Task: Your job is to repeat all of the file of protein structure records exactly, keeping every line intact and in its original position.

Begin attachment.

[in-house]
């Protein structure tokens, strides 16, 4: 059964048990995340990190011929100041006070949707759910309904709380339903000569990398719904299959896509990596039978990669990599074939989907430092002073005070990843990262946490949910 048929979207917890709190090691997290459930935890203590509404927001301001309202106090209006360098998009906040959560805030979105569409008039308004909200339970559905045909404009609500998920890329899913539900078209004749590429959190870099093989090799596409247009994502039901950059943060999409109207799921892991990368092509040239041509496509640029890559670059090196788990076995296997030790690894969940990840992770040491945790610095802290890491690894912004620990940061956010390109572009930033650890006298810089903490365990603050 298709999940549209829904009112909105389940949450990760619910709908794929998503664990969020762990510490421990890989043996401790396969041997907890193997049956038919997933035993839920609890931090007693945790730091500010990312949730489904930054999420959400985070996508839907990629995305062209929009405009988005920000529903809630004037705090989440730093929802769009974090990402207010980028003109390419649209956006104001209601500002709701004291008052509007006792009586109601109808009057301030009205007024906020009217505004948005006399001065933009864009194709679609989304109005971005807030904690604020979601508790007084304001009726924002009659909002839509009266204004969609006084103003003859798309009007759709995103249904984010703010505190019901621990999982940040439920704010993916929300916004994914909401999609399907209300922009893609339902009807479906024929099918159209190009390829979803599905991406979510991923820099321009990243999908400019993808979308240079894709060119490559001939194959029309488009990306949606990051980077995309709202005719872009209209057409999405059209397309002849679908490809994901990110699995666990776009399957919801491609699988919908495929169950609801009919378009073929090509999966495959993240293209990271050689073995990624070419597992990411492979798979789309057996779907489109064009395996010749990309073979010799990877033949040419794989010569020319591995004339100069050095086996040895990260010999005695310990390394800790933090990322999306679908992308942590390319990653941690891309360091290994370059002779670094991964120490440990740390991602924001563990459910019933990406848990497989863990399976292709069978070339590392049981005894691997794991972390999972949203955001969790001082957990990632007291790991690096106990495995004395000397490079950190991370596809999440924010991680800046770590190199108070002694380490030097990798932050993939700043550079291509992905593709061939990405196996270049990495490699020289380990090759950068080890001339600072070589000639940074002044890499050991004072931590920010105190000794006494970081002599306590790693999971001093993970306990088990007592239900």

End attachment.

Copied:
[in-house]
């Protein structure tokens, strides 16, 4: 059964048990995340990190011929100041006070949707759910309904709380339903000569990398719904299959896509990596039978990669990599074939989907430092002073005070990843990262946490949910 048929979207917890709190090691997290459930935890203590509404927001301001309202106090209006360098998009906040959560805030979105569409008039308004909200339970559905045909404009609500998920890329899913539900078209004749590429959190870099093989090799596409247009994502039901950059943060999409109207799921892991990368092509040239041509496509640029890559670059090196788990076995296997030790690894969940990840992770040491945790610095802290890491690894912004620990940061956010390109572009930033650890006298810089903490365990603050 298709999940549209829904009112909105389940949450990760619910709908794929998503664990969020762990510490421990890989043996401790396969041997907890193997049956038919997933035993839920609890931090007693945790730091500010990312949730489904930054999420959400985070996508839907990629995305062209929009405009988005920000529903809630004037705090989440730093929802769009974090990402207010980028003109390419649209956006104001209601500002709701004291008052509007006792009586109601109808009057301030009205007024906020009217505004948005006399001065933009864009194709679609989304109005971005807030904690604020979601508790007084304001009726924002009659909002839509009266204004969609006084103003003859798309009007759709995103249904984010703010505190019901621990999982940040439920704010993916929300916004994914909401999609399907209300922009893609339902009807479906024929099918159209190009390829979803599905991406979510991923820099321009990243999908400019993808979308240079894709060119490559001939194959029309488009990306949606990051980077995309709202005719872009209209057409999405059209397309002849679908490809994901990110699995666990776009399957919801491609699988919908495929169950609801009919378009073929090509999966495959993240293209990271050689073995990624070419597992990411492979798979789309057996779907489109064009395996010749990309073979010799990877033949040419794989010569020319591995004339100069050095086996040895990260010999005695310990390394800790933090990322999306679908992308942590390319990653941690891309360091290994370059002779670094991964120490440990740390991602924001563990459910019933990406848990497989863990399976292709069978070339590392049981005894691997794991972390999972949203955001969790001082957990990632007291790991690096106990495995004395000397490079950190991370596809999440924010991680800046770590190199108070002694380490030097990798932050993939700043550079291509992905593709061939990405196996270049990495490699020289380990090759950068080890001339600072070589000639940074002044890499050991004072931590920010105190000794006494970081002599306590790693999971001093993970306990088990007592239900």